Paul Wolff Metternich

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Count Paul Wolff Metternich zur Gracht

Paul Anton Marie Hubert Graf Wolff Metternich zur Grach (December 5, 1853 – November 29, 1934) was a Prussian and German ambassador in London (1901–1912) and Constantinople (1915–1916). He was a prominent German opponent of Ottoman actions during the Armenian genocide.

Diplomatic career[edit]

Count Metternich held early diplomatic postings in London, Brussels and South America.

He was appointed Envoy Extraordinary from the German Empire to the Court of St. James's in September 1901 in the absence for illness of the Ambassador, Count von Hatzfeldt.[1] He was formally appointed German Ambassador in November, when Count Hatzfeldt resigned shortly before his death. King Edward VII received his credentials at Marlborough House on 2 December 1901.[2]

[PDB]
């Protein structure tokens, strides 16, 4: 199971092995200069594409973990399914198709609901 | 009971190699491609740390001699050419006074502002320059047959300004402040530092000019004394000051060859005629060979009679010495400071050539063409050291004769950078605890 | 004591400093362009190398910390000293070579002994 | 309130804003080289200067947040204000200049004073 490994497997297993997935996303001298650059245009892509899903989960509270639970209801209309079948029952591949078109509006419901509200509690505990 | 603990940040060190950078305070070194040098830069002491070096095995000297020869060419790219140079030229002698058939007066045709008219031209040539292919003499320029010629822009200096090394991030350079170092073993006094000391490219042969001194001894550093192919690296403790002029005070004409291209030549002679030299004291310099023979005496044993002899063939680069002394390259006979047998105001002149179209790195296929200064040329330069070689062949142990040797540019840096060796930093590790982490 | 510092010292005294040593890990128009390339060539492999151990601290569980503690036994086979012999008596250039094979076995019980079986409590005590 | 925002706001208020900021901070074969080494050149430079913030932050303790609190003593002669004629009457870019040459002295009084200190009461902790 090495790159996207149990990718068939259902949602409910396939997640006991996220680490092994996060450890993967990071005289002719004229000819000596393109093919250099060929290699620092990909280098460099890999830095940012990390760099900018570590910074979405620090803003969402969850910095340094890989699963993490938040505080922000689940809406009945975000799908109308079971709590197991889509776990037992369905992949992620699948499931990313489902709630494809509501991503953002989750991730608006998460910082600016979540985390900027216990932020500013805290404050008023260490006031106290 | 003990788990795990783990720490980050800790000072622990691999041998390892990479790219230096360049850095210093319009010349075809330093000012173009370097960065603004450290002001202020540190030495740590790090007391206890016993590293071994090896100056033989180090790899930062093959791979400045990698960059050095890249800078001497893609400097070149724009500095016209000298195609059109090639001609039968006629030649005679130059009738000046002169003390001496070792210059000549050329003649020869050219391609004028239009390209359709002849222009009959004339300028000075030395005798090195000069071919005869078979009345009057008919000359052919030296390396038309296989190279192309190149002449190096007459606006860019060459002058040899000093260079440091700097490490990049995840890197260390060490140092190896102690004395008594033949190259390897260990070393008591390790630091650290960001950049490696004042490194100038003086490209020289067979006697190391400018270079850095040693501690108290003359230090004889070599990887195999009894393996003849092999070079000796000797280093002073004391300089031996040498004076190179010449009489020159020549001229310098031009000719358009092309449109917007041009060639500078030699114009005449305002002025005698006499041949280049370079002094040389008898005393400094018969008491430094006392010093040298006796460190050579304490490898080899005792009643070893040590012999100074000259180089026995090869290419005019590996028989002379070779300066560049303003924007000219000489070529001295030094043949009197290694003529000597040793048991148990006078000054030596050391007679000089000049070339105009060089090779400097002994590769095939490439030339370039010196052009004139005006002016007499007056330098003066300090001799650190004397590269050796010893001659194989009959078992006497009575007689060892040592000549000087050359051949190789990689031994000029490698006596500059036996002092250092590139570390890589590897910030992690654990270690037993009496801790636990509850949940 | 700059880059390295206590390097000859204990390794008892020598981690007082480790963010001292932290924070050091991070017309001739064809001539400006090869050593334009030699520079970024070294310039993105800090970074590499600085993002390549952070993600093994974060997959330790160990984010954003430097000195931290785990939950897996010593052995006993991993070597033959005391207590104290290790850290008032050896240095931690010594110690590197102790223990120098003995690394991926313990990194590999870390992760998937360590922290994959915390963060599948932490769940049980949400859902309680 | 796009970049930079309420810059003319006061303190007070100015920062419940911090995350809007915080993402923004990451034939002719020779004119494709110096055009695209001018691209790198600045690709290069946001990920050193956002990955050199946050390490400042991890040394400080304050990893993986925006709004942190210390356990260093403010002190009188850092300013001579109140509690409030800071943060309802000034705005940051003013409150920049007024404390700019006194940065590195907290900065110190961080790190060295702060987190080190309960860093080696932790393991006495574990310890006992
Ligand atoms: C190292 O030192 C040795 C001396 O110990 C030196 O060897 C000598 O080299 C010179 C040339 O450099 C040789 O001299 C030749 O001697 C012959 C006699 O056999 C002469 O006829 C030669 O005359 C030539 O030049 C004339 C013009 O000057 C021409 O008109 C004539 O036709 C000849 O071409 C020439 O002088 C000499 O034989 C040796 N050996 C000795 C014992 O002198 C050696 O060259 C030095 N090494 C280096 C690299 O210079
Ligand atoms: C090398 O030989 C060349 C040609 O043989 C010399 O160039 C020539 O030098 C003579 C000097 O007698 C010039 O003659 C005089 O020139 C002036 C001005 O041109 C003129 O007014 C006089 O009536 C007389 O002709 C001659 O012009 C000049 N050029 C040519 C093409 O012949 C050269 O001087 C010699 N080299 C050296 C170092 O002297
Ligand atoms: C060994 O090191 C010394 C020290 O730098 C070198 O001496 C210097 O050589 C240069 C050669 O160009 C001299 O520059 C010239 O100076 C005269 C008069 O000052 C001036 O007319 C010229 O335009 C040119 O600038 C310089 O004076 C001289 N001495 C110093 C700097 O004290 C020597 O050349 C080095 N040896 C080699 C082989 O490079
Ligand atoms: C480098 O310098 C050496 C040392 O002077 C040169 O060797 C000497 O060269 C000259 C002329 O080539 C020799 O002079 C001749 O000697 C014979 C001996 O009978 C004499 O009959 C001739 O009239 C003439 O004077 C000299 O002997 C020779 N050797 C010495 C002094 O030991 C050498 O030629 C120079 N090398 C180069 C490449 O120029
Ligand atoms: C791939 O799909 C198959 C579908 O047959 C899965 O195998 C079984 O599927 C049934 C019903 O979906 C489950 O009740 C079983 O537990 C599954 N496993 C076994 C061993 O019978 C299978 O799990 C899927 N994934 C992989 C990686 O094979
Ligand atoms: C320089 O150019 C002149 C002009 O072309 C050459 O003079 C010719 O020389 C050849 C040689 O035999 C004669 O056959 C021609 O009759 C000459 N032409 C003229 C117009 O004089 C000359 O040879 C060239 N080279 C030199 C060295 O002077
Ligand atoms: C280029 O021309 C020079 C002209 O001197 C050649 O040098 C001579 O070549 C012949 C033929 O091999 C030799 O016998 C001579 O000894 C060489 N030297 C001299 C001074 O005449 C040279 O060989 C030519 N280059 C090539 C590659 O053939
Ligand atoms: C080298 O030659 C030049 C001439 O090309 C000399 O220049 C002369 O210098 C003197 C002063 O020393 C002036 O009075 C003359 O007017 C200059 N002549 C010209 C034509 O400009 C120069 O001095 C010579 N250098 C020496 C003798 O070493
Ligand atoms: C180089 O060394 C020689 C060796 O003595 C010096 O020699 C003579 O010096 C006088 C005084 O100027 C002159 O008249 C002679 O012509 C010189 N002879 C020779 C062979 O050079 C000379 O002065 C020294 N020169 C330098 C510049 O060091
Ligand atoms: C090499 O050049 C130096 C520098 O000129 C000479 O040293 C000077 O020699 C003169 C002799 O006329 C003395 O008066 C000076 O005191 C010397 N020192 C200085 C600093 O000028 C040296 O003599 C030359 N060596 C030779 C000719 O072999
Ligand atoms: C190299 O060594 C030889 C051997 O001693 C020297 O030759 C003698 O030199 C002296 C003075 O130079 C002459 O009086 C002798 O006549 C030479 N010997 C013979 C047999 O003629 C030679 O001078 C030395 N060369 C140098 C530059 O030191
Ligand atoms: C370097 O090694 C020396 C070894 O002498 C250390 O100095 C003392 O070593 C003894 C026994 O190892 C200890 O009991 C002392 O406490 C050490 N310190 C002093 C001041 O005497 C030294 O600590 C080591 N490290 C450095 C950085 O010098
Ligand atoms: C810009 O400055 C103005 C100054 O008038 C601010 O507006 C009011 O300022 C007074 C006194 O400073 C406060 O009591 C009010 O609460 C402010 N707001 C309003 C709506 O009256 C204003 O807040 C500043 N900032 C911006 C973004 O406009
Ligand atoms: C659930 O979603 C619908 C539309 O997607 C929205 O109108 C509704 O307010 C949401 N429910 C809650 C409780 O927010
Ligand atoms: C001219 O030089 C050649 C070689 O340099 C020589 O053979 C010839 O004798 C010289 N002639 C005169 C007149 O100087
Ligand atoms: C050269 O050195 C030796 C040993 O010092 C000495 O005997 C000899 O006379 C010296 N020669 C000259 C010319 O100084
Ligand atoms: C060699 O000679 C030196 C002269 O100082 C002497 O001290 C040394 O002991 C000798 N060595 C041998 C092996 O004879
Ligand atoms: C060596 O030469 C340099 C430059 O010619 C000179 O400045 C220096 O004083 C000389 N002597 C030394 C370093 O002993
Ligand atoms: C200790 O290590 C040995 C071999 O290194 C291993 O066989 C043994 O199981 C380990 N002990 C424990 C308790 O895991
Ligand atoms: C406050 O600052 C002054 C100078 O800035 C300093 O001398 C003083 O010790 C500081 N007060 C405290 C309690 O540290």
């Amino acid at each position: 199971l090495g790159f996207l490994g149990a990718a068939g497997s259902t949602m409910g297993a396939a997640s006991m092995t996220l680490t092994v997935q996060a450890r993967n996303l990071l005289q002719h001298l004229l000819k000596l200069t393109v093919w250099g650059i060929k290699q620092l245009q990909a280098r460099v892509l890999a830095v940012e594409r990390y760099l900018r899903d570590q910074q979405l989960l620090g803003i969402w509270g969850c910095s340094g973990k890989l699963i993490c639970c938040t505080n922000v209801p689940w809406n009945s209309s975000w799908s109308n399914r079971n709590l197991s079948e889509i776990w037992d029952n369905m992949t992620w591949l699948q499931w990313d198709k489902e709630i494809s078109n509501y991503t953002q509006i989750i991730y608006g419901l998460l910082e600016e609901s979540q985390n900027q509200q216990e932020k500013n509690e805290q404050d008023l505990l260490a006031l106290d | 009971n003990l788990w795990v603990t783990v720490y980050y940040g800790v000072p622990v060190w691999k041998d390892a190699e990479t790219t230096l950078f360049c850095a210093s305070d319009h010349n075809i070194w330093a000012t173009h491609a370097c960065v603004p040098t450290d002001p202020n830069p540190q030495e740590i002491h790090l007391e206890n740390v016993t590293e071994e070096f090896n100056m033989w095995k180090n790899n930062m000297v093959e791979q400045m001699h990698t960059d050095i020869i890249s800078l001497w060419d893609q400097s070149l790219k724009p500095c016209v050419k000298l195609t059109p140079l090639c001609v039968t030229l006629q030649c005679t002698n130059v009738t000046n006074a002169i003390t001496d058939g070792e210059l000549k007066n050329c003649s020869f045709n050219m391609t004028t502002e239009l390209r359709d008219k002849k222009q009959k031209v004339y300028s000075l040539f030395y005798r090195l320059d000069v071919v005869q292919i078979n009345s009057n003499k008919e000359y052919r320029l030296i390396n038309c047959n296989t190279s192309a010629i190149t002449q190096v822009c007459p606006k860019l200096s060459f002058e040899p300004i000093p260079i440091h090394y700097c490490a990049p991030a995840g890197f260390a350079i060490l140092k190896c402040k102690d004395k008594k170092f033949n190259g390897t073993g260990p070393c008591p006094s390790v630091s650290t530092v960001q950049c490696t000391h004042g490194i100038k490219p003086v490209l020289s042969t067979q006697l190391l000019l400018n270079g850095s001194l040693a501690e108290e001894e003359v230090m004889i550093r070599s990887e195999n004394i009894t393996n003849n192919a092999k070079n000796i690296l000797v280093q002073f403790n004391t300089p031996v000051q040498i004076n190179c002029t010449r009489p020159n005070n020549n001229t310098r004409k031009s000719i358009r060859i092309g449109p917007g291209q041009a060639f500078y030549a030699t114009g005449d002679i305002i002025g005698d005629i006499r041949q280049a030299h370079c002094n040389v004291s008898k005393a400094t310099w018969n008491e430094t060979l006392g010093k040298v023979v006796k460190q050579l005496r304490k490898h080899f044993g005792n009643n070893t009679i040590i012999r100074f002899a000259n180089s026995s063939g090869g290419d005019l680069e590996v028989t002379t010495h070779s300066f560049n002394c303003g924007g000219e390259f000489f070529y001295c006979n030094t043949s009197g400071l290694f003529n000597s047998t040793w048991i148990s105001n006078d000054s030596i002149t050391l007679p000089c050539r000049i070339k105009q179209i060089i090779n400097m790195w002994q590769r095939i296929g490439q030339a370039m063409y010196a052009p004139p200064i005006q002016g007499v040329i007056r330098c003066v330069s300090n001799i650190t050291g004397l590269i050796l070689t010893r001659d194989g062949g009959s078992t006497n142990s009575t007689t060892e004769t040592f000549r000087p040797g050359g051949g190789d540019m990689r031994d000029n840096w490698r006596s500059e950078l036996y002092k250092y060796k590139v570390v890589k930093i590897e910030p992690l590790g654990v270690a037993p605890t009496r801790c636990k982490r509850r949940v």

He wrote in a report to Chancellor Theobald von Bethmann Hollweg on July 10, 1916, "In a realisation of their plan to resolve the Armenian Question by destroying the Armenian race, the Turkish Government is not stopped neither by our representatives, nor by the public opinion of the west".


German Honours

Foreign Honours

See also[edit]


  1. ^ "No. 27360". The London Gazette. 1 October 1901. p. 6395.
  2. ^ "Court circular". The Times. No. 36628. London. 3 December 1901. p. 6.
  3. ^ "Court Circular". The Times. No. 36960. London. 25 December 1902. p. 7.
  4. ^ "No. 27283". The London Gazette. 12 February 1901. p. 1058.

External links[edit]